The lack of an official launch date isn’t stopping people from counting down the days until they’ll have the iPhone 8 in their hands. With only a handful of weeks, until the world hopes to see it hit shelves, leaks of its newest features and possible production problems flood the web. The daily deluge of links makes it hard to catch sight of anything beyond what the 8 promises for Apple’s future as it buries any news outside of the 10th anniversary handset.With all eyes on what lies ahead, few took notice of the Consumer Intelligence Research Partners (CIRP) reflective report on U.S. iPhone sales in Q2.
Published at the end of July, the CIRP’s study revealed impressive stats regarding the iPhone 8’s predecessor. The iPhone 7 and 7 Plus accounts for the lion’s share of sales for the Cupertino-based tech company. Between April and July of this year, the iPhone 7 comprised 47% of Apple’s iPhone sales. The iPhone 7 Plus comprised 34% of its sales, resulting in a combined total of 81% of Apple’s iPhone sales in the U.S.
As the 7 line saw a marked increase in sales, legacy models, such as the iPhone SE or 5S, saw a decline. Perhaps news that these generations would not have access to the latest iOS 11 upgrade motivated people to make the jump, as 34% of people bought the 7 or 7 Plus in order to ditch these models.
That doesn’t explain why nearly another 30% upgraded from the 6 line — which will receive the iOS 11 update. Revealed to be the most used smartphone around the world back, accounting for 8% of smartphone browsing worldwide, it failed to surpass the 7 line in terms of sales.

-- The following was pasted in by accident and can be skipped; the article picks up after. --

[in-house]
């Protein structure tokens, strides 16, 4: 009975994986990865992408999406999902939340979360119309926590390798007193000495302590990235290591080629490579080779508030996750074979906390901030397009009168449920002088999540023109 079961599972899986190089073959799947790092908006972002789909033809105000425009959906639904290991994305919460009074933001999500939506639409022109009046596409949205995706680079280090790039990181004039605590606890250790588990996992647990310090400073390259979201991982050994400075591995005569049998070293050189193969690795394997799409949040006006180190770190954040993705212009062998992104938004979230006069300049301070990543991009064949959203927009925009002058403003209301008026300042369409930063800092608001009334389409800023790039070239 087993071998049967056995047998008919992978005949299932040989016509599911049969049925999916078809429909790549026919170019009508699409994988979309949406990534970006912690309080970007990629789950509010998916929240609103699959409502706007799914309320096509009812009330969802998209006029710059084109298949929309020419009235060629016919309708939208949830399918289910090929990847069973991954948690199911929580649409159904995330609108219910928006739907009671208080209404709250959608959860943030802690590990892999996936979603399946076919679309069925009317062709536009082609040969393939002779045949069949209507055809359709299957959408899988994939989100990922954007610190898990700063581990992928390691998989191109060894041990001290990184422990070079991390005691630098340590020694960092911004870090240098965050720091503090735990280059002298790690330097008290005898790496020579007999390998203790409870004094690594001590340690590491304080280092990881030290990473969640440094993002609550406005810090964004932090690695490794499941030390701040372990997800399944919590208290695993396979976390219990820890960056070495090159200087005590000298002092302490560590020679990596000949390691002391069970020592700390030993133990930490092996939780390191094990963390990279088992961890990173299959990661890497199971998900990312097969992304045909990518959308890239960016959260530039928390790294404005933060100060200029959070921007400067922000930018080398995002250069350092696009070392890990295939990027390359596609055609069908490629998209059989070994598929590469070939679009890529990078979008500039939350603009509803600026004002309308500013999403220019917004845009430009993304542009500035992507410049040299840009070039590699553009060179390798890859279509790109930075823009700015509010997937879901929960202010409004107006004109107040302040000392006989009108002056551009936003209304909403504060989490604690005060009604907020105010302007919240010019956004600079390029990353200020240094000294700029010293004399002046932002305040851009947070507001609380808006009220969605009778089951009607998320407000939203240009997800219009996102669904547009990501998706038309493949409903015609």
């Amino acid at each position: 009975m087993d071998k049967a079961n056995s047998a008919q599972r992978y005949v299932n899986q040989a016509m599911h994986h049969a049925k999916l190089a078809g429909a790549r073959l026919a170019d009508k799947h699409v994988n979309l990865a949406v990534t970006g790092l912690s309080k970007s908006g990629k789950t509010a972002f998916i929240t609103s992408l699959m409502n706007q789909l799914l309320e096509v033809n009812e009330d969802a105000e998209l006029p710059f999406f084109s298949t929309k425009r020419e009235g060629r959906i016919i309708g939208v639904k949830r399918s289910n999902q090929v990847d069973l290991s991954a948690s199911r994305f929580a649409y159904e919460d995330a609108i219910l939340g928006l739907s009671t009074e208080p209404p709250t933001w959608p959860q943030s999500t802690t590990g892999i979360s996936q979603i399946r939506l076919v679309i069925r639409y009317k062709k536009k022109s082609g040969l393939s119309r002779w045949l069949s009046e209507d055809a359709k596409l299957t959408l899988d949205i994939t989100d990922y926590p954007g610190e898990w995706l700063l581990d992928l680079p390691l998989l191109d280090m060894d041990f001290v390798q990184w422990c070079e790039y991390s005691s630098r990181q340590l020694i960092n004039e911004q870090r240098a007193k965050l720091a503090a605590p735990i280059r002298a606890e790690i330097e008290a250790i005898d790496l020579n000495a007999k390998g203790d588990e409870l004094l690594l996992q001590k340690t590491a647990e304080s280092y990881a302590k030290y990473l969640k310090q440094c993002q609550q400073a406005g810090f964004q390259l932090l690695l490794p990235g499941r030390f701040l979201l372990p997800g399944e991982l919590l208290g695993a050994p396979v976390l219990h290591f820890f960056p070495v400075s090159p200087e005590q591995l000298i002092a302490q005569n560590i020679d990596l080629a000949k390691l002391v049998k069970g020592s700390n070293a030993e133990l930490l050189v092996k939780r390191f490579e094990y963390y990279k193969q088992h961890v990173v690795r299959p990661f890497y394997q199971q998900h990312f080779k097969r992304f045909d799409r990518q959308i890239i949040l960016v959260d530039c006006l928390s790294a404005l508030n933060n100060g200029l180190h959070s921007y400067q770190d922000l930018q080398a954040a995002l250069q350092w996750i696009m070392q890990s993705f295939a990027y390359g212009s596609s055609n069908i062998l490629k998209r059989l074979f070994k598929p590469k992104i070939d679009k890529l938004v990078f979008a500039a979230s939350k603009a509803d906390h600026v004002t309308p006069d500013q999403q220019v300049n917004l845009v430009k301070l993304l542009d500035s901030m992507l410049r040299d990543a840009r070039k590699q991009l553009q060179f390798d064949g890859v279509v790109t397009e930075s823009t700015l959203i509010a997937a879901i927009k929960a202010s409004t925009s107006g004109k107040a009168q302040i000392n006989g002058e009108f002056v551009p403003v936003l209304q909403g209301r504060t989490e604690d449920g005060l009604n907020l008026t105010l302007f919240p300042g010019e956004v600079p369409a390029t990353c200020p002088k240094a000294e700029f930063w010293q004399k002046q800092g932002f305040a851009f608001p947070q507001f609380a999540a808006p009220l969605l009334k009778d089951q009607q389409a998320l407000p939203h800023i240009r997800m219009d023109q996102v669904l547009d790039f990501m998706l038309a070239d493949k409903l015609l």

Even better news for Apple is the number of Android users making the switch to the 7 or 7 Plus. Roughly 20% of those buying the latest generation previously owned Android phones. Though this makes a minority in sales, the figure is up from Q1 by roughly 3 percentage points.
The 7 line’s ability to surpass legacy models comes as a surprise, despite a relatively strong Q1 for the generation. Let’s face it—the iPhone 7 and 7 Plus didn’t wow Apple fans.Despite its September 2016 release, people are already tired of the 7 line. It offered very few noticeable upgrades in design and performance. In fact, its most memorable changes were those that consumers were quick to remedy.
Those that ordered the 7 and 7 Plus in Jet Black realized their mistake quickly, as the glossy backing picked up every smudge and scratch in 1080 resolution. Many of those concerned with the look of their smartphone appealed to companies like dbrand for help. Known for its exclusive supply of the coolest decals possible, dbrand offers a variety of signature styles that aren’t available anywhere else. Its custom iPhone 7 Plus skins cover up the scratches made in the Jet Black finish with an application that takes less than 5 minutes to complete.
The 7 also came without the typical headphone jack, forcing users to rely on cloud-based AirPods in order to listen to any audio. Though it’s a design feature that is most likely to remain in the 8, many consumers opted for a headphone jack adapter to avoid fumbling with these loose and easily lost AirPods. Luckily, any iPhone 7 skin from dbrand accommodates the use of these adapters; however, it requires its users to lug around another cord they need to bring with them everywhere.
Considering these minor yet unavoidable flaws, many would think smartphone buyers would wait for the iPhone8 to upgrade, rather than rely on the 7 to replace older legacy models. It does suggest a hopeful projection for Apple’s remaining quarter as the 8 launches sometime this year. But the fact remains, so far, the iPhone 7 series is a huge money maker for Apple.